Apple’s new M3 Pro chip is looking like an odd duck in an otherwise solidly improved MacBook Pro laptop. For most people who need a computer with a bit of oomph over dreary office tasks and need multiple external monitors, the M3 Pro will serve their needs and have great battery to boot. But year-over-year computer upgraders who might already have a Mac with an M2 Pro chip or even an M1 Pro might not see many (if any) performance improvements unless they shell out more dough for an M3 Max.
When you put the 12-core M2 Pro and M3 Pro head-to-head, you’d expect the latter to perform much better. In reality, the M3 Pro isn’t running away from the older chips. That’s because of an interesting design choice: Apple gave it an equal split of six performance and six efficiency cores, which compares to the performance-favored eight / four split in the M2 Pro. And if you’re coming from the binned 10-core M2 Pro, that has a six / four divide in performance to efficiency cores compared to the cheapest M3 Pro option, with 11 cores and a five / six split.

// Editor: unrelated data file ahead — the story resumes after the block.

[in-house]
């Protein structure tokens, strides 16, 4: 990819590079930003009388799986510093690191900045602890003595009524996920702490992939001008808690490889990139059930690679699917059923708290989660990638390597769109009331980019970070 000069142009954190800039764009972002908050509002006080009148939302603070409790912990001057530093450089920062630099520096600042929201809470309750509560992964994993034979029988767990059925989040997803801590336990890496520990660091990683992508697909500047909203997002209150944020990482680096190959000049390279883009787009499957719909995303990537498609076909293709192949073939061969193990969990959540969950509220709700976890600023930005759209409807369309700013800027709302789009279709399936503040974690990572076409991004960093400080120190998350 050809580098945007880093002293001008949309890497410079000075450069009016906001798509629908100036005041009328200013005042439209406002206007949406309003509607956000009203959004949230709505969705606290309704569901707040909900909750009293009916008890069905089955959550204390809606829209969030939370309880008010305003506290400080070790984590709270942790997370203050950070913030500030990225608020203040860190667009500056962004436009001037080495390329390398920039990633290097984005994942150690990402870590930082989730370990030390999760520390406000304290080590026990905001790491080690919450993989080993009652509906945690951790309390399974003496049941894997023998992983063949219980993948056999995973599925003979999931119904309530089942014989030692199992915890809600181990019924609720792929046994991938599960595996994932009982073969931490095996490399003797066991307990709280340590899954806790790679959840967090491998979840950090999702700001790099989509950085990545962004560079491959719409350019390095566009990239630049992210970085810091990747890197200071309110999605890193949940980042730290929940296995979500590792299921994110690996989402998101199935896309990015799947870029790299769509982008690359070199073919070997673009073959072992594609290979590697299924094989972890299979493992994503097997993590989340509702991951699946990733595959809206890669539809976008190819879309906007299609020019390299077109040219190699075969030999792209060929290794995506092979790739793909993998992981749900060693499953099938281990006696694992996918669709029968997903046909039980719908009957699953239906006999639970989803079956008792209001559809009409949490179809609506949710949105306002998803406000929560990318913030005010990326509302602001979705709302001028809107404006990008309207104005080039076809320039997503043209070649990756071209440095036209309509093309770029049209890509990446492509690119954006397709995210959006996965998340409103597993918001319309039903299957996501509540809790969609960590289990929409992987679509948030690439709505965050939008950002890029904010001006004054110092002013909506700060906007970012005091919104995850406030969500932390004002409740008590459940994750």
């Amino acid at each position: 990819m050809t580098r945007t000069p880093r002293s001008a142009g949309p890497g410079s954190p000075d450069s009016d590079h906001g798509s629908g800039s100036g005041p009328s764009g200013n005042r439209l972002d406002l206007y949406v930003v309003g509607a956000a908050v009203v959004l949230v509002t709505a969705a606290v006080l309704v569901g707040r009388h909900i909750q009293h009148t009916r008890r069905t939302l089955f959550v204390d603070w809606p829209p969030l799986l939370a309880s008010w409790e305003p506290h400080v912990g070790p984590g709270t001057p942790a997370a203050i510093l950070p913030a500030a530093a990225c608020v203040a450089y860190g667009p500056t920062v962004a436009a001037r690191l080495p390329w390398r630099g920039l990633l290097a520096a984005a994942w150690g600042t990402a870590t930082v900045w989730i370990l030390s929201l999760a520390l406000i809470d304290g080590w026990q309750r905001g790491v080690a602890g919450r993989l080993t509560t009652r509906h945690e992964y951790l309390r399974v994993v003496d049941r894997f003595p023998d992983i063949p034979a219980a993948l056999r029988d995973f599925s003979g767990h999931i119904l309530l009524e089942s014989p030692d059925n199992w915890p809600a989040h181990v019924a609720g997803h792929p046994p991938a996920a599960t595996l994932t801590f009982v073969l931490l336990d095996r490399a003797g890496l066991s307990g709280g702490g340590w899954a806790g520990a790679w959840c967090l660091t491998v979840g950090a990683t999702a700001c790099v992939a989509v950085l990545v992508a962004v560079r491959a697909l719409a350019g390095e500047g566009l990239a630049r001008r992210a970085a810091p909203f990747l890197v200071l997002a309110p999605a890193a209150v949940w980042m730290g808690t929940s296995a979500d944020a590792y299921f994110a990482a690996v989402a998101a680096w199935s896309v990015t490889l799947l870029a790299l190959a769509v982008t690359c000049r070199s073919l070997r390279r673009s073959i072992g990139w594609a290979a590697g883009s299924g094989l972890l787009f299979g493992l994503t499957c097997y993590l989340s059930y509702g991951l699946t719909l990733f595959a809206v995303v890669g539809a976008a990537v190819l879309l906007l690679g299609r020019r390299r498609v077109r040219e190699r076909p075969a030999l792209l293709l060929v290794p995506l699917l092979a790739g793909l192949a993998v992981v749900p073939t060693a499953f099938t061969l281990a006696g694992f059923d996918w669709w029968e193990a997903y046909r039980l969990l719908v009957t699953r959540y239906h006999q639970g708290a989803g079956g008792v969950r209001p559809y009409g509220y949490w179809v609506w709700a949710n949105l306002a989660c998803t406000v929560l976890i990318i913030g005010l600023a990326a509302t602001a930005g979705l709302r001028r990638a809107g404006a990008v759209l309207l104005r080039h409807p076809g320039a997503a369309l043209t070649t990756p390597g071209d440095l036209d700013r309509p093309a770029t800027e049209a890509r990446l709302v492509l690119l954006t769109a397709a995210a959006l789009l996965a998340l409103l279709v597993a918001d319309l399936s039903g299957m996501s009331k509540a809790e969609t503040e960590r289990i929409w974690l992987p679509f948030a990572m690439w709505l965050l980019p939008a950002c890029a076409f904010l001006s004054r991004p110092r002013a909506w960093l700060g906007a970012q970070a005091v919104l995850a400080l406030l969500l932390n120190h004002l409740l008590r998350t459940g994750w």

However, the M3 Pro still edges out on top of the M2 Pro in most published benchmarks — thanks in part to a new three-nanometer die process, which Apple started implementing with the iPhone 15 Pro’s A17 Pro chip. The performance differences aren’t by a whole lot; for instance, Ars Technica’s tests show single-core performance is about 15 percent better than the M2 Pro, but other scores put them mostly neck and neck.
As YouTuber Luke Miani points out in a new benchmarking video, the M3 Pro seems purposefully limited, with fewer performance and GPU cores than the previous generation. His testing echoed the same results from other sources: the M3 Pro and M2 Pro perform almost identically overall. However, one clear advantage the M3 Pro did have is battery life, bringing better sense to the efficiency-forward makeup of the silicon.
With the M3 Pro, it might be worth waiting for one more generation
Overall, it points to a change in strategy for Apple’s chip lineup: the M3 Pro, while better than the standard M3, is further behind the M3 Max than its M2-generation counterparts. The new lineup puts more daylight between the new “mid” (M3 Pro) and high end (which can tilt buyers toward spending at least $2,999 for the Max — even if they don’t really need it).
The M3 Pro demonstrates overall maturation in design, but for those hoping to see bigger year-over-year gains to justify a new purchase, it might be worth waiting for one more generation. However, for anyone with an Intel Mac, now is probably the best time to make the leap. And although the M3 Pro isn’t a huge jump from, well, even the regular M3 for most people, there are still some performance gains to appreciate, along with the ability to connect two external monitors instead of one.